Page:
COVID Building Reopening Plans

June 22, 2020

Dear Presbyterian Church of Okemos Members and Friends,

It has been three months since we last gathered together, and many of us have spent these months imagining what it will be like when we are back in the church building and worshiping in person. We now recognize that returning to church will have to happen in phases. What future we will find ourselves in depends not only on the behavior of the virus, but on the actions of people – as individuals, churches, communities, and governments. The way forward will not be a matter of following a timetable, but of faithfully discerning the progress of the pandemic, and responding accordingly.

Please understand that for at least the next year, we anticipate our lives to be shaped by the timeline set by COVID-19. We face difficult choices between conflicting needs and imperatives.  If we don’t continue our efforts to contain the virus, a new wave of infections and deaths will cause further damage, and we will lose what we’ve gained from the measures we’ve already taken. And if we push the envelope too far by reopening our buildings and resuming gatherings prematurely, we put the health of our members at risk.

We pray for a spirit of discernment, for wisdom, and patience. We pray for researchers and medical professionals; for the planners; for the ill and recovering; for those grieving and struggling with the weightiness of these times.

PCO session has appointed a COVID Task Force to make recommendations for how to gradually reopen PCO’s building.

How will we know when to return to PCO’s building?

We will continue to follow the guidance of the state of Michigan, the CDC, and the Presbyterian Church (U.S.A.). Our primary concern is the ongoing safety of our community. We will always err on the side of safety and caution when faced with multiple guidelines.

Churches are unique because being “open” for us is different than for a store or other businesses: we have large groups of people that come into the building, sit close together to talk, and spend 1-3 hours in a room at a time. It is different from an office where everyone is in separate spaces or from a store where people come and leave quickly.  Opening the building means being able to handle the volume of cleaning needed, follow social distancing protocols, and provide masks and sanitizer for all who need it. We know this means reopening the building in multiple stages.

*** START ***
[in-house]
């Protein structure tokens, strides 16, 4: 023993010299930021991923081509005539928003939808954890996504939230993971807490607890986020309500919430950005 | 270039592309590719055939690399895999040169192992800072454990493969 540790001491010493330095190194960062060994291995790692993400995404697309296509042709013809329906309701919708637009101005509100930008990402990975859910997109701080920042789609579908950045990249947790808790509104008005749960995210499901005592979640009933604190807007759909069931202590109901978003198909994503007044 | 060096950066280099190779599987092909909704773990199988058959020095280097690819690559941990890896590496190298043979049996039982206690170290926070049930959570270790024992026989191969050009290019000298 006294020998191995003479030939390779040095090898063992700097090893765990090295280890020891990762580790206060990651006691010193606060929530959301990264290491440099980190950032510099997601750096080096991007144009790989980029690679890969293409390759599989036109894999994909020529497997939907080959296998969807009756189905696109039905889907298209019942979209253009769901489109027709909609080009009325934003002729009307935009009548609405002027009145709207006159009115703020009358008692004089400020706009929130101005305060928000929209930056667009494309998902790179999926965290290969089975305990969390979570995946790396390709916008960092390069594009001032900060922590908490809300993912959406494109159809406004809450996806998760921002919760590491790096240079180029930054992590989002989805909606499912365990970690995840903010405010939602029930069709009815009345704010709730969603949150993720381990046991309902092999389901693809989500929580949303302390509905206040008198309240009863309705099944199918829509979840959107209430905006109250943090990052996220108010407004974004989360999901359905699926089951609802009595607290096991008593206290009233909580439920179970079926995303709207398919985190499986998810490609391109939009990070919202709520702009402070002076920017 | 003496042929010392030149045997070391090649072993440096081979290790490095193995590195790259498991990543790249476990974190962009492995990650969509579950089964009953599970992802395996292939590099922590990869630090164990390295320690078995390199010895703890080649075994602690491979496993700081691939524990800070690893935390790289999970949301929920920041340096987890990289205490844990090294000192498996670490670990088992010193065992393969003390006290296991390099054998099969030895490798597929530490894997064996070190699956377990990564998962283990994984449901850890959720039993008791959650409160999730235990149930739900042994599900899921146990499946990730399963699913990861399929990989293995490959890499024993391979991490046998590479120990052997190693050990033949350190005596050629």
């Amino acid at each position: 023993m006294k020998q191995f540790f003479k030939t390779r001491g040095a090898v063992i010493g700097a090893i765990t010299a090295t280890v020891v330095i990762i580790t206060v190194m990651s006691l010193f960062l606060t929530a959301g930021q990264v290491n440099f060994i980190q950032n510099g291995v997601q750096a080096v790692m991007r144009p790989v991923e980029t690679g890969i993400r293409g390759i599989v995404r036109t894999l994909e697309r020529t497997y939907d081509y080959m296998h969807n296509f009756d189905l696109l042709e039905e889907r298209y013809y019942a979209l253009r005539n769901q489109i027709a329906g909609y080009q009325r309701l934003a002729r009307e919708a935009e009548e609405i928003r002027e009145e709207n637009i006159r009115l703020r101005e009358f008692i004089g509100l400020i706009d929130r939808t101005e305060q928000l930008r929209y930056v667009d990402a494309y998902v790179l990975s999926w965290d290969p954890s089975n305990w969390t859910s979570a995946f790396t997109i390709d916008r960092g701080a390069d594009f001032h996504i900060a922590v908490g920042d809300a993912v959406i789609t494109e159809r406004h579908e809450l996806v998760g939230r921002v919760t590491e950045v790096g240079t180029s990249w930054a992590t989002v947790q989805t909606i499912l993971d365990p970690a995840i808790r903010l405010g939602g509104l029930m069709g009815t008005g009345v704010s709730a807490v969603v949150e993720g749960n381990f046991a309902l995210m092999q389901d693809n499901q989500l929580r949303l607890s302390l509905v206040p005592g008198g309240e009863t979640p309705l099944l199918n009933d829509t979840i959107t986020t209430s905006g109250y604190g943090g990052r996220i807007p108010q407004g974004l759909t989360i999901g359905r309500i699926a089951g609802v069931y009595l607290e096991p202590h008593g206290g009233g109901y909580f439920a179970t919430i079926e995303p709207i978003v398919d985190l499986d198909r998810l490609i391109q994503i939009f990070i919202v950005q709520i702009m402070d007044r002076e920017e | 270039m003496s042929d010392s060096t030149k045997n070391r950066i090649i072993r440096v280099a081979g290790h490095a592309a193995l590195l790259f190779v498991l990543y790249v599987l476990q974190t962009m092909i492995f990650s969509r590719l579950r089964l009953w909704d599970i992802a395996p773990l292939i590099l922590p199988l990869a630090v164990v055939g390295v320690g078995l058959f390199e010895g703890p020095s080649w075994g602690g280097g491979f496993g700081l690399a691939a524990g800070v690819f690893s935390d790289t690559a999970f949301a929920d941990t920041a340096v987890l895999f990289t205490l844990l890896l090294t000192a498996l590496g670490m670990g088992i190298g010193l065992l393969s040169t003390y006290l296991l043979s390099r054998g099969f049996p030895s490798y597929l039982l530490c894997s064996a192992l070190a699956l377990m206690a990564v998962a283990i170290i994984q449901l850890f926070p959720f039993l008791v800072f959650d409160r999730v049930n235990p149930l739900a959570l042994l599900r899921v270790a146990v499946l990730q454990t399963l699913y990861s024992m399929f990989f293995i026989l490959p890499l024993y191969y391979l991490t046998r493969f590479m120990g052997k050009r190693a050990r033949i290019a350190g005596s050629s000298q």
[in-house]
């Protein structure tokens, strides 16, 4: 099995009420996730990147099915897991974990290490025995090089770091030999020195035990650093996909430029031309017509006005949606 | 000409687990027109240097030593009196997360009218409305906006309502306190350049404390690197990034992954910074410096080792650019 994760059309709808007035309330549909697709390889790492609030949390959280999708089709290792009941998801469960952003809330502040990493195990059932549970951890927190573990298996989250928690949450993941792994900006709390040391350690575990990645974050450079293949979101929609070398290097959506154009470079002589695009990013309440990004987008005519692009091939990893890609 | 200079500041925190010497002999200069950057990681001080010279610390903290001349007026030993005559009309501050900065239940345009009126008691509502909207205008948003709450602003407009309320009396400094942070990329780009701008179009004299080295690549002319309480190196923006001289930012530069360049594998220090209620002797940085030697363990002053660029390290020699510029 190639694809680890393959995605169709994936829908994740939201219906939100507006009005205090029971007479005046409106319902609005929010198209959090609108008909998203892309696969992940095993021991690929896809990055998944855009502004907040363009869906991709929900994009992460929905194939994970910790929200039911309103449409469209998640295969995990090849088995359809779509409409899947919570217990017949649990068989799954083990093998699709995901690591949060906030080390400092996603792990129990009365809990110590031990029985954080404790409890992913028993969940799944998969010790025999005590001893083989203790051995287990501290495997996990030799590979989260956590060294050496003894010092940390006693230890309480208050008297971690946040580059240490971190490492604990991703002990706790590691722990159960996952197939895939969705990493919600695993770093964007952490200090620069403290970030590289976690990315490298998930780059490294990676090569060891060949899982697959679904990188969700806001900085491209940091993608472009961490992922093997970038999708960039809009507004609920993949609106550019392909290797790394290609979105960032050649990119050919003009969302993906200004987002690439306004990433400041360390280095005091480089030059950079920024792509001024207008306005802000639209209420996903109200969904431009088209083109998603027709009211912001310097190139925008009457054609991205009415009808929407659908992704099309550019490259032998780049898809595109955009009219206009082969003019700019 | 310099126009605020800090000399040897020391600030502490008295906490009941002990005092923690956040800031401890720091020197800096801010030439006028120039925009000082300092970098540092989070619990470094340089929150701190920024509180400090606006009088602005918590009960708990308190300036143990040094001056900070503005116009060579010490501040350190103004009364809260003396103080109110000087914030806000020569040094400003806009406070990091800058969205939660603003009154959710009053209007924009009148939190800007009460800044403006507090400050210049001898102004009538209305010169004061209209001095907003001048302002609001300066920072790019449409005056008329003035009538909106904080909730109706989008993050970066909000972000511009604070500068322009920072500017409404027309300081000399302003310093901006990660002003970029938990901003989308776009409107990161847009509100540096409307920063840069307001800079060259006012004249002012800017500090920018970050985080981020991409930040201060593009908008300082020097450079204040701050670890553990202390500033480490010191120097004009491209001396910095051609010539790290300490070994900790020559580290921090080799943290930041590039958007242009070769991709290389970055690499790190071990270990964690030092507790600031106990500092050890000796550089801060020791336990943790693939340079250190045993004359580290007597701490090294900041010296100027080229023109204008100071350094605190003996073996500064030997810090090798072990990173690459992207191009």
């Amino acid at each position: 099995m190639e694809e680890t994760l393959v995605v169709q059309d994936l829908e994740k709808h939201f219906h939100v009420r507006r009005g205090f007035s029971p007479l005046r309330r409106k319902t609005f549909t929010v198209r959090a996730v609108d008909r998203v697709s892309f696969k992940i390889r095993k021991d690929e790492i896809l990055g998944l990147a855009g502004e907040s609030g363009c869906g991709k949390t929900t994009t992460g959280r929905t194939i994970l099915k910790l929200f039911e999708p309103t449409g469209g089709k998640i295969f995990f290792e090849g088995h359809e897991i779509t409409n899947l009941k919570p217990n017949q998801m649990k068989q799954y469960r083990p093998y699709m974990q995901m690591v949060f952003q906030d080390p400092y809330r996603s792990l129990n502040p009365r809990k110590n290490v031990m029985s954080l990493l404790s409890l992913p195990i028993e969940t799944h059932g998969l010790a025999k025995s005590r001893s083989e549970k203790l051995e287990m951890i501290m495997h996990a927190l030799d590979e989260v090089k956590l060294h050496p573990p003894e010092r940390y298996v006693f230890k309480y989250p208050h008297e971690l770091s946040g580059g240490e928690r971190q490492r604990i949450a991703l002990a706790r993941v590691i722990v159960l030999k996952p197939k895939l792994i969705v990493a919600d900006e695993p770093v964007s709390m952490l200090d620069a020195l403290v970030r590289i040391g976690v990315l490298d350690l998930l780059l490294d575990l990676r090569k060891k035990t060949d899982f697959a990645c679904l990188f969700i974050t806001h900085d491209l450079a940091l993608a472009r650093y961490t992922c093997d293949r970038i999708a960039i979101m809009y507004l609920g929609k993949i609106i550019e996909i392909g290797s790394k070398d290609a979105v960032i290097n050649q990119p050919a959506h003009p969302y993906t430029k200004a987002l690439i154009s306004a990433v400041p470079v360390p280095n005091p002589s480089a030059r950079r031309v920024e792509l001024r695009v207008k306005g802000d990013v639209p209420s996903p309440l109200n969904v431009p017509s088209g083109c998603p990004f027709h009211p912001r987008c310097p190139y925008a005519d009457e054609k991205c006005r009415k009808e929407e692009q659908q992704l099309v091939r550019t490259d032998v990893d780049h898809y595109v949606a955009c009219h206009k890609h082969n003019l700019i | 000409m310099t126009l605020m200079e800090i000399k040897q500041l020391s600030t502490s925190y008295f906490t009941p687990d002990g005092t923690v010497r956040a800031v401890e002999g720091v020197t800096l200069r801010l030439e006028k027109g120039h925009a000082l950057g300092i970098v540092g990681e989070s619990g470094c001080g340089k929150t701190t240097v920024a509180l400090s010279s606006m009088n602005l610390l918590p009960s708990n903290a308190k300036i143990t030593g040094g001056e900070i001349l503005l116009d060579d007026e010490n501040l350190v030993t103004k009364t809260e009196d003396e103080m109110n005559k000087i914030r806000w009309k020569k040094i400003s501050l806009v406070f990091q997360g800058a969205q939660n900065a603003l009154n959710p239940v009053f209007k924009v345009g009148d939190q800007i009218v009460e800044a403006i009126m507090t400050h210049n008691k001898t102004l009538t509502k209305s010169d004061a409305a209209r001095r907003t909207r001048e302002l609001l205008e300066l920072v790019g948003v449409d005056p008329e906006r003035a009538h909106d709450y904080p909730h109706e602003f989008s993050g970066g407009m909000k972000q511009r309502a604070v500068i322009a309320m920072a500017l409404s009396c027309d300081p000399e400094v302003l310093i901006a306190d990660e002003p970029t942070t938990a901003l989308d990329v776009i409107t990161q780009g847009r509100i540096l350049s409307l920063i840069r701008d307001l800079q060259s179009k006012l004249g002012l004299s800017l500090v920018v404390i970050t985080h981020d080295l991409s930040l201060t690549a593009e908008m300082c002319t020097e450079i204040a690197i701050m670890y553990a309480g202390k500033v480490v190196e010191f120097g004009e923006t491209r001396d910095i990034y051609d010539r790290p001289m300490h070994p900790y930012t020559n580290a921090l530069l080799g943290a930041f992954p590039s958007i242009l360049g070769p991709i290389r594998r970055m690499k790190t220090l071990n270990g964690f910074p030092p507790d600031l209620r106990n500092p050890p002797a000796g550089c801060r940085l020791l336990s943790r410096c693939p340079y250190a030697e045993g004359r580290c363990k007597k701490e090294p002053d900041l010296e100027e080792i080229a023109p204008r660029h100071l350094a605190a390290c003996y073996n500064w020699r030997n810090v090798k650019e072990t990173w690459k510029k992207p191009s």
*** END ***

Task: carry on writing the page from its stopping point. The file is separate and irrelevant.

Here are some of the questions we are asking as we evaluate what each stage of reopening looks like:

  • How will we maintain social distance while entering and exiting buildings, using bathrooms, worshiping, and greeting one another?
  • In early phases of reopening, how will we cap attendance at events so that members of the community can join and so we don’t exceed guidelines?
  • How many people can our worship space hold if we are worshiping in family groups sitting 6 feet apart?
  • How will we ensure sanitation and disinfection in regards to communal spaces? This includes: worship bulletin disposal, hymnals, areas where small groups meet, nursery and church school classrooms, pews and chairs, doorknobs, bathrooms, kitchen, other areas that people touch.
  • What safety precautions such as masks, sanitizer, and cleaning supplies do we need to provide? Who is responsible for maintaining the supply of these and how do we ensure their use is enforced?
  • If someone contracts COVID-19 or test positive for SARS-CoV-2, how will we communicate with our congregation and members who may have come into contact with that individual while maintaining privacy and pastoral care?

Sunday Worship & Sunday School

Even as the building slowly begins reopening, we will continue to worship online using Facebook and our website. We will do so until it is safe to have 100+ people in one space together, with safety and social distancing precautions in place. We know that some of our most beloved worship practices (singing, communion, coffee hour) are not recommended even when small groups are initially able to gather. For that reason, we will continue to worship online for Sunday mornings.

As the building slowly reopens, Bridge Pastor Alice Townley, Sue Schnackenberg, Marlene Brewbaker, and Connor Koppin and additional worship participants such as liturgists, and special musicians (including a modified bell choir) will continue recording worship. These worship segments are combined by Carl Lira with the help of Matt Pearson. We lament that our choirs will not be able to meet in person for quite a while, but are heartened by the creativity of our staff and lay leadership to create our online worship.